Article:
For regular verbs, the simple past and the past participle are the same—for example, rest/rested/have rested or walk/walked/have walked. But as you know, there seem to be as many irregularities in English as regularities, and they give the language both character and musicality. Other favorite disappearing past participles of mine include shine/shone/have shone, light/lit/have lit, weave/ wove/have woven, strive/strove/have striven, show/showed/shown, bereave/bereaved/have been bereft, slayed/slew/have slain, and forget/forgot/have forgotten. In some cases, the simple past itself is being replaced with the regularized version (e.g. using lighted instead of lit). Doesn’t “the chapel was dimly lit” sound much more graceful than “the chapel was dimly lighted”? The origin of the irregular –en endings is our strong roots in Anglo-Saxon, brought to Britain when the Germanic tribes invaded in the 5th century and drove the native Celts to the north and west edges of the island (where some still speak Welsh and Gaelic). The past participle for the German word to give, for example, is gegeben; for to write, geschrieben. Every time you use a word like forgotten (vergessen), think of them!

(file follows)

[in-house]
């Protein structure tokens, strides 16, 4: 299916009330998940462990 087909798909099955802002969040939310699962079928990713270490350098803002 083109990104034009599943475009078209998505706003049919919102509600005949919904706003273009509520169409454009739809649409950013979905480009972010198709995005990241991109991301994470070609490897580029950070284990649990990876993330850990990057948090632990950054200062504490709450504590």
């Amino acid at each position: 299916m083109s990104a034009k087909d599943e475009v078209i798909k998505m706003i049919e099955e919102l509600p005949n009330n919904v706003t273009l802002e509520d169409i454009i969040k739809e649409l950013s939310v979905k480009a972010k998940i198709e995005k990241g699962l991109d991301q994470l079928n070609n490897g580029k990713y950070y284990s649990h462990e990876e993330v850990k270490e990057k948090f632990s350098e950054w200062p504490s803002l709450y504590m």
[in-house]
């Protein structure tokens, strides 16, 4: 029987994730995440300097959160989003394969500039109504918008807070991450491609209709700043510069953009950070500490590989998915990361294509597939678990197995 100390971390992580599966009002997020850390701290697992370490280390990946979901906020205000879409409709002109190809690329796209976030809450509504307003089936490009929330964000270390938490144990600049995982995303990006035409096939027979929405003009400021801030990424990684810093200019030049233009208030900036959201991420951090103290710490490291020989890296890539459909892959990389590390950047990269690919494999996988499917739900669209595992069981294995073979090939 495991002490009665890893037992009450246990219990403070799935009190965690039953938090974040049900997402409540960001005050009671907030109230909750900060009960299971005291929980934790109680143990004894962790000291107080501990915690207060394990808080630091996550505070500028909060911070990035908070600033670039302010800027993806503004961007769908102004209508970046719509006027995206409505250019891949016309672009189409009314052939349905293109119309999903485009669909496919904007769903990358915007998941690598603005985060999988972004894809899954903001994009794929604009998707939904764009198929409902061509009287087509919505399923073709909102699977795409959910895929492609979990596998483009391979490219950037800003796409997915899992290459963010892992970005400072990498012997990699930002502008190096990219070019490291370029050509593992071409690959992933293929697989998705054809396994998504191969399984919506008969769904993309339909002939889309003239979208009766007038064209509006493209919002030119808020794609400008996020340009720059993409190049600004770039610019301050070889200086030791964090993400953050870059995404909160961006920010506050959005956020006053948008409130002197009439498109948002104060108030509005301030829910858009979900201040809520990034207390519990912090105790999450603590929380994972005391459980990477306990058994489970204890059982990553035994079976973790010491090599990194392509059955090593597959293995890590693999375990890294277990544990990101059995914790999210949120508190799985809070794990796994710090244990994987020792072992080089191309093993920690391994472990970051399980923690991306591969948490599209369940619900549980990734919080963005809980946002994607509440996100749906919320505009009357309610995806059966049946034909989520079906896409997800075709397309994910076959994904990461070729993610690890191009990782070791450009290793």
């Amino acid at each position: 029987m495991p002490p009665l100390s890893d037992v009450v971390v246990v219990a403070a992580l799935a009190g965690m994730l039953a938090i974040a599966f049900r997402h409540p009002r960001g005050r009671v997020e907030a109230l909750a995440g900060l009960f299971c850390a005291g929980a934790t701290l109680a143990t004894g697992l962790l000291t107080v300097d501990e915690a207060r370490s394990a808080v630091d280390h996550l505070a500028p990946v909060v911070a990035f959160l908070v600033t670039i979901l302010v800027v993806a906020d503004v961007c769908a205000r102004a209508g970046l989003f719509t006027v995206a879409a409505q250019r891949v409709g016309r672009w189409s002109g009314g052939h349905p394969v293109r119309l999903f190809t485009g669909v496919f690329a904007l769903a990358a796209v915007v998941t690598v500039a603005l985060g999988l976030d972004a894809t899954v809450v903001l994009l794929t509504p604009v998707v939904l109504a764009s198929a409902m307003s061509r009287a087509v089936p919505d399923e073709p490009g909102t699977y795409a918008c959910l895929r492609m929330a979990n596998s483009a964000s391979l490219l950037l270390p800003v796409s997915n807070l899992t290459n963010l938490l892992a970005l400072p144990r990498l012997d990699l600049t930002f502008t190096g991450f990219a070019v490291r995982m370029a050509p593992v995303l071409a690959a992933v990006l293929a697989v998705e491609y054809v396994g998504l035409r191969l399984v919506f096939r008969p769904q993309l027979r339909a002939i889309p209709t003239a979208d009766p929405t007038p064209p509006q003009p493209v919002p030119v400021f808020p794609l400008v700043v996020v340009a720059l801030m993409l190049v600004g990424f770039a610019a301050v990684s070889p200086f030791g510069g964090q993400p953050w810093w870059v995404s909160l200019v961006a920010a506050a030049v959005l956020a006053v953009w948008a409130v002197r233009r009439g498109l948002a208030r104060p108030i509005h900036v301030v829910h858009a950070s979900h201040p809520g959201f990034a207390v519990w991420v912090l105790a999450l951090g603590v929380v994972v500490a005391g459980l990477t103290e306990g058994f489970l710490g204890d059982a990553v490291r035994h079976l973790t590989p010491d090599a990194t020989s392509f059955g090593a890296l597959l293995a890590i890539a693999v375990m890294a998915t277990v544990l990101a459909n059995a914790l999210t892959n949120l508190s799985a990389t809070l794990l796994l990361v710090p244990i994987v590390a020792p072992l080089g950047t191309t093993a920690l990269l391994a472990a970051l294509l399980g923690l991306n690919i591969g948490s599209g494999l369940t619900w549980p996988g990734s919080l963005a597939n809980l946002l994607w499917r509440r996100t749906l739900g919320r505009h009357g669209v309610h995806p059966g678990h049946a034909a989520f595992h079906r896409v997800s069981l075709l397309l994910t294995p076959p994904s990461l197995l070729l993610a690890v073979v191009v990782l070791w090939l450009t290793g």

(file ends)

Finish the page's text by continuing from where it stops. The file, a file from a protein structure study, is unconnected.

Here are more Then & Now examples. Which do you prefer?
“His decease would leave [her] utterly bereft and without hope”
–Dickens, Great Expectations, 1860.
“His decease would leave [her] utterly bereaved and without hope.”
(It is only we language lovers who are without hope.)
It was just after dawn…when a pair of pilgrims lit incense on the shore and dropped two coconuts into the sacred waters, otherwise known as Jamaica Bay.
“It was just after dawn … when a pair of pilgrims lighted incense on the shore and dropped two coconuts into the sacred waters, otherwise known as Jamaica Bay.”
–New York Times, April 2011
“Soldiers, Sailors, and Airmen of the Allied Expeditionary Force! You are about to embark upon the Great Crusade, toward which we have striven these many months. The eyes of the world are upon you.”
–Gen. Dwight D. Eisenhower, before D-Day, 1944
“Soldiers, Sailors and Airmen of the Allied Expeditionary Force! You are about to embark upon the Great Crusade, toward which we have strived these many months. The eyes of the world are upon you.